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When & How to Use Hand Sanitizer in Community Settings

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Alcohol-based hand sanitizers can quickly reduce the number of microbes on hands in some situations, but sanitizers do not eliminate all types of germs.

Why? Soap and water are more effective than hand sanitizers at removing certain kinds of germs, like Cryptosporidium, norovirus, and Clostridium difficile. Although alcohol-based hand sanitizers can inactivate many types of microbes very effectively when used correctly, people may not use a large enough volume of the sanitizers or may wipe it off before it has dried.

If soap and water are not available, use an alcohol-based hand sanitizer that contains at least 60% alcohol.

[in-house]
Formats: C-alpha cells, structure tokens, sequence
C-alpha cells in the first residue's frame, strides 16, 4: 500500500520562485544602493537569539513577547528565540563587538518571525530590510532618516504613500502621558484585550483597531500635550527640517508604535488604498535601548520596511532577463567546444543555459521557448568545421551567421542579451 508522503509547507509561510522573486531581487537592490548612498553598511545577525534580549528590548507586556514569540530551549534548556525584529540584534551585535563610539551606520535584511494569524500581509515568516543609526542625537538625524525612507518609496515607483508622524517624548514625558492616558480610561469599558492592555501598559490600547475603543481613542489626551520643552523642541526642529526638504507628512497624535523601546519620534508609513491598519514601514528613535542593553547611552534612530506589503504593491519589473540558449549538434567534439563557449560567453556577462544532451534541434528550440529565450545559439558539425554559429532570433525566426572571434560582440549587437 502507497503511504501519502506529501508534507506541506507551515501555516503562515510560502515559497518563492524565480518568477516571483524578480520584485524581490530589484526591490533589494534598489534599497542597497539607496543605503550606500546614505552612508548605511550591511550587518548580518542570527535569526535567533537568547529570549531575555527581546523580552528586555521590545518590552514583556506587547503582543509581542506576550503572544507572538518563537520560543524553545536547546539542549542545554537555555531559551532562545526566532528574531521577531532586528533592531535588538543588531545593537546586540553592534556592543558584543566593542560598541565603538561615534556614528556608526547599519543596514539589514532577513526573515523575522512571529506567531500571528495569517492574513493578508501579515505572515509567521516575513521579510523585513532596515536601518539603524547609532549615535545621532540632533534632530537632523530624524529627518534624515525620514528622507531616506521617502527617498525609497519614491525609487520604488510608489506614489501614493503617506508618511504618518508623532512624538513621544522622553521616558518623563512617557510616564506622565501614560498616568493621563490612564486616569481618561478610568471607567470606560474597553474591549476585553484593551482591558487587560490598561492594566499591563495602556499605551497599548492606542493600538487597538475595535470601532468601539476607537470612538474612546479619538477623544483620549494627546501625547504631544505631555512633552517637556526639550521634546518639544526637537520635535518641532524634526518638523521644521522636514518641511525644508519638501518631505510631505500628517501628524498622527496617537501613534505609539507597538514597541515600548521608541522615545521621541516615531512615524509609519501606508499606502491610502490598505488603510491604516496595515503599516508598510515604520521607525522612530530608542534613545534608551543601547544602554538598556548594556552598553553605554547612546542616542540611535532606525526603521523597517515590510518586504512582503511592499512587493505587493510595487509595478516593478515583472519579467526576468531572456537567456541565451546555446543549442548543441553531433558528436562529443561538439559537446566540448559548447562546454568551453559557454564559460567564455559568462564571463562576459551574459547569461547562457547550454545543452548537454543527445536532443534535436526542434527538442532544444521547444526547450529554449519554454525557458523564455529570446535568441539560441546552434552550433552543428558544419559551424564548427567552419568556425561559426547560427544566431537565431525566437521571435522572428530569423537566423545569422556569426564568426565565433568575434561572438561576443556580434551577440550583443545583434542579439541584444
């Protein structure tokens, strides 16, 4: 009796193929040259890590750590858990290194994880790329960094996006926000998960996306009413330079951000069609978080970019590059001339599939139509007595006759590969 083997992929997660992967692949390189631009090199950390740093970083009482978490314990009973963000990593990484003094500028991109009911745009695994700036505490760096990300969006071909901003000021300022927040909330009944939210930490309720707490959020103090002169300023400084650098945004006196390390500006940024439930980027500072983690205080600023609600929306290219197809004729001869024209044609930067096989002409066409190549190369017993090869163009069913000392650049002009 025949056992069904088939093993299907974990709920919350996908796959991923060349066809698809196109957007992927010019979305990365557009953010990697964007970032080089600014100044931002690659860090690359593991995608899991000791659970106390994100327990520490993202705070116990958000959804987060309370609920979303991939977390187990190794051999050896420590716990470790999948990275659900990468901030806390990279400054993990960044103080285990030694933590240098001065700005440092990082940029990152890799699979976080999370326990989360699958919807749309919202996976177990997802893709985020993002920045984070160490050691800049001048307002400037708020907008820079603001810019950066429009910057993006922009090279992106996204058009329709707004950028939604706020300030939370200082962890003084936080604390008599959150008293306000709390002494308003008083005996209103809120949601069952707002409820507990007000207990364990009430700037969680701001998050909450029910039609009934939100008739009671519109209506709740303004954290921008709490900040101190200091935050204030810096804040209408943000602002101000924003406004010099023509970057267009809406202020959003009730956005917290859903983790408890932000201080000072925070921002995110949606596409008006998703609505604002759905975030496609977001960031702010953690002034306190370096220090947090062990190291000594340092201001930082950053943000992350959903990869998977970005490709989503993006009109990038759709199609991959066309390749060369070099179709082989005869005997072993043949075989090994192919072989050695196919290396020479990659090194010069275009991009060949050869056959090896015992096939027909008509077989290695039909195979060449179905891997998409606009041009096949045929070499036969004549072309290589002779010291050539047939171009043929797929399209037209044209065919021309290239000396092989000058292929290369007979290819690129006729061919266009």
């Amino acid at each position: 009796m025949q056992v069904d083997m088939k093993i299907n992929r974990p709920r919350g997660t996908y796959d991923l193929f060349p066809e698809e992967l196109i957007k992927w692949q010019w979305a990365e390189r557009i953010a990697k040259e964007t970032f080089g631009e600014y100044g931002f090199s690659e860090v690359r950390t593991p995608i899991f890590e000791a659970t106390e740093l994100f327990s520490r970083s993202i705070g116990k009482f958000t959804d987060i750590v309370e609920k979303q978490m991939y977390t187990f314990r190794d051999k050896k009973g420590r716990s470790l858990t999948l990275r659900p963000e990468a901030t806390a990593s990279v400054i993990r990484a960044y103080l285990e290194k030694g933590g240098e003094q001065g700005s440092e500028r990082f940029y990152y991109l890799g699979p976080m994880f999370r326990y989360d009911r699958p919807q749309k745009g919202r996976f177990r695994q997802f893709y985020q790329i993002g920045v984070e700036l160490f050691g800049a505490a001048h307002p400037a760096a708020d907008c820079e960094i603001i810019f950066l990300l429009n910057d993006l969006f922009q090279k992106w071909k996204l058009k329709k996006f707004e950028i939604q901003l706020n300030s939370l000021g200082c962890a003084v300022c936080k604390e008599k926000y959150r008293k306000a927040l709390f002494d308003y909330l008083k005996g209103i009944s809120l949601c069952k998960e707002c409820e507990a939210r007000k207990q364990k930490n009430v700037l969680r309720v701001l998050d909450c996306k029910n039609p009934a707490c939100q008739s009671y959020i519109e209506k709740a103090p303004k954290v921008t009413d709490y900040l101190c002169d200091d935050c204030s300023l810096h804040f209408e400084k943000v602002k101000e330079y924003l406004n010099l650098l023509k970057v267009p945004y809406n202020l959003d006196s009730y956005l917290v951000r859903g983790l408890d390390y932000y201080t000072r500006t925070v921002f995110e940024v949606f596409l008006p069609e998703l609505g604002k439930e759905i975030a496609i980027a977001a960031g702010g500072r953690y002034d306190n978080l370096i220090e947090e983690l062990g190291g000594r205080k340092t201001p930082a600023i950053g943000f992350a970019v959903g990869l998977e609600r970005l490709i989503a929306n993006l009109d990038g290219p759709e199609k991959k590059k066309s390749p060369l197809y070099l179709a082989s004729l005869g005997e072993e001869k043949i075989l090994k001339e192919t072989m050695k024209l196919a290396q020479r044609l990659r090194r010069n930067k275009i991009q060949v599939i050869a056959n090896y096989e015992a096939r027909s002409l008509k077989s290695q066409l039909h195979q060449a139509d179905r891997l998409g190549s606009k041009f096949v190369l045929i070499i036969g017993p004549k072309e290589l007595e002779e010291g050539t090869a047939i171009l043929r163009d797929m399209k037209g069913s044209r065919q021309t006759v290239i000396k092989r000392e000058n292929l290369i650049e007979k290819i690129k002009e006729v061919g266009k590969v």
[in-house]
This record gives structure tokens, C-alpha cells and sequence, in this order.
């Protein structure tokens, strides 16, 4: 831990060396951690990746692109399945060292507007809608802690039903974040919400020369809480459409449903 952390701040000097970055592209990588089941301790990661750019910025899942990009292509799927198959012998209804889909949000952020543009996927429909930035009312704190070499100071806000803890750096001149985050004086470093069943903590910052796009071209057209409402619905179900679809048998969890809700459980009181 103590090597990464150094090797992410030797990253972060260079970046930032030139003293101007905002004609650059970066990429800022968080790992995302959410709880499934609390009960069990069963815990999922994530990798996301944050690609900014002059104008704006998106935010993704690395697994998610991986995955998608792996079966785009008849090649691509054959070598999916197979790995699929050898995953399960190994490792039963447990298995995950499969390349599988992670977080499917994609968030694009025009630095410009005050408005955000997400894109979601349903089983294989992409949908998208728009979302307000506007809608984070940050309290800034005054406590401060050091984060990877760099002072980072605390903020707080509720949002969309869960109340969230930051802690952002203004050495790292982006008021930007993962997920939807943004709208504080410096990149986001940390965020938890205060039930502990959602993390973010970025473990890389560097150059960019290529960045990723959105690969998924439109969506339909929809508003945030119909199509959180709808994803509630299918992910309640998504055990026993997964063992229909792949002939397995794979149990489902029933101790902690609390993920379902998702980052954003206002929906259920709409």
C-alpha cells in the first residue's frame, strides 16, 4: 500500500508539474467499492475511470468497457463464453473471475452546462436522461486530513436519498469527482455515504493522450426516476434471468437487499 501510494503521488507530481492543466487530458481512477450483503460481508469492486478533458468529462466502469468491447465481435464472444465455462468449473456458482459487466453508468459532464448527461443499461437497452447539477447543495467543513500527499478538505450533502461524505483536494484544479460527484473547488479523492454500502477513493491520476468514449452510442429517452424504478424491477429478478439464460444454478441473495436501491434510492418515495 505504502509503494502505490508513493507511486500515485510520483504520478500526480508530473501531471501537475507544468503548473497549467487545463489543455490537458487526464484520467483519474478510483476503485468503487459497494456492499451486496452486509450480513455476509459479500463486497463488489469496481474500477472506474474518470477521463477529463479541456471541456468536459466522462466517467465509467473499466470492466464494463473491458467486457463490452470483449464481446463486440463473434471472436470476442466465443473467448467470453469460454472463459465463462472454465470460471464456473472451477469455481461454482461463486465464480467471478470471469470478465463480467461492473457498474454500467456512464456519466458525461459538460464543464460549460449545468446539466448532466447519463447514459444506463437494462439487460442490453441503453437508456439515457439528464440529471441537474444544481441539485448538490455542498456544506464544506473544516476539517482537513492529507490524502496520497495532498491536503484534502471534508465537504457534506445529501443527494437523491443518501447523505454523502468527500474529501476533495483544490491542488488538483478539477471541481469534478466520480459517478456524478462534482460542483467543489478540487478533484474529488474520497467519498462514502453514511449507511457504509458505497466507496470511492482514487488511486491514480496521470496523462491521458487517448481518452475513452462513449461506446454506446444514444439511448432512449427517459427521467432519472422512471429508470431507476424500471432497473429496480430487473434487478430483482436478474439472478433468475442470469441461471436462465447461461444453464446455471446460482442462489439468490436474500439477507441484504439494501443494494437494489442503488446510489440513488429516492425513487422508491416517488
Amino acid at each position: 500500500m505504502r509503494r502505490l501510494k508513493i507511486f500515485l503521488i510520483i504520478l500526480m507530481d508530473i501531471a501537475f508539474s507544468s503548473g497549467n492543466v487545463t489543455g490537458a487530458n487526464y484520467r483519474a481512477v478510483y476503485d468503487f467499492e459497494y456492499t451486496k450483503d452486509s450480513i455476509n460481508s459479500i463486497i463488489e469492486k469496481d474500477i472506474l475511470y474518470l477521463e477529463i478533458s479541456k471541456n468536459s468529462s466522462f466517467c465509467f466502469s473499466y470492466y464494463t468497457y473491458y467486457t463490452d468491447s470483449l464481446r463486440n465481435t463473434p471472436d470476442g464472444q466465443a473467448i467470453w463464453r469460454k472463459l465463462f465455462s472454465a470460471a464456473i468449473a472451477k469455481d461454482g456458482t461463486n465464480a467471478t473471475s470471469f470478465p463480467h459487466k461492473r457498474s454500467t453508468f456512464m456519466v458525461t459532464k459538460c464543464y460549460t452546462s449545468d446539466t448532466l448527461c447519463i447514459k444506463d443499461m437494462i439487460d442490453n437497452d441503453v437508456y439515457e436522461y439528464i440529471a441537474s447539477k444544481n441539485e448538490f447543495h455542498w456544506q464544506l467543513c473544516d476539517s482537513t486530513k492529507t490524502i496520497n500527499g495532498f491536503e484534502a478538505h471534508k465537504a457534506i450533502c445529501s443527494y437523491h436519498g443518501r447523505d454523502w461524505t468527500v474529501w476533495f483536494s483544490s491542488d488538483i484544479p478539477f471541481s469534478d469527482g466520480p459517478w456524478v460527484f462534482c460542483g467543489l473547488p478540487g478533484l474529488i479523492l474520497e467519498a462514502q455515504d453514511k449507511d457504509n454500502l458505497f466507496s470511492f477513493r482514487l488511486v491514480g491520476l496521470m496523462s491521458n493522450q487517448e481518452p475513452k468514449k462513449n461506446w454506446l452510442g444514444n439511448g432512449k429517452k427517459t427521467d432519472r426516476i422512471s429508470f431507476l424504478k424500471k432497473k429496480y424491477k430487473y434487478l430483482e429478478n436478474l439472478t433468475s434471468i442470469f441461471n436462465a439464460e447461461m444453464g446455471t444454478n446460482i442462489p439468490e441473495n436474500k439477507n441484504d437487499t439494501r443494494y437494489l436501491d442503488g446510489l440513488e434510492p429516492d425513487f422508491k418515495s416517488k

Why? Many studies have found that sanitizers with an alcohol concentration between 60–95% are more effective at killing germs than those with a lower alcohol concentration or non-alcohol-based hand sanitizers. Hand sanitizers without 60-95% alcohol 1) may not work equally well for many types of germs; and 2) merely reduce the growth of germs rather than kill them outright.

When using hand sanitizer, apply the product to the palm of one hand (read the label to learn the correct amount) and rub the product all over the surfaces of your hands until your hands are dry.

Why? The steps for hand sanitizer use are based on a simplified procedure recommended by CDC. Instructing people to cover all surfaces of both hands with hand sanitizer has been found to provide similar disinfection effectiveness as providing detailed steps for rubbing-in hand sanitizer.

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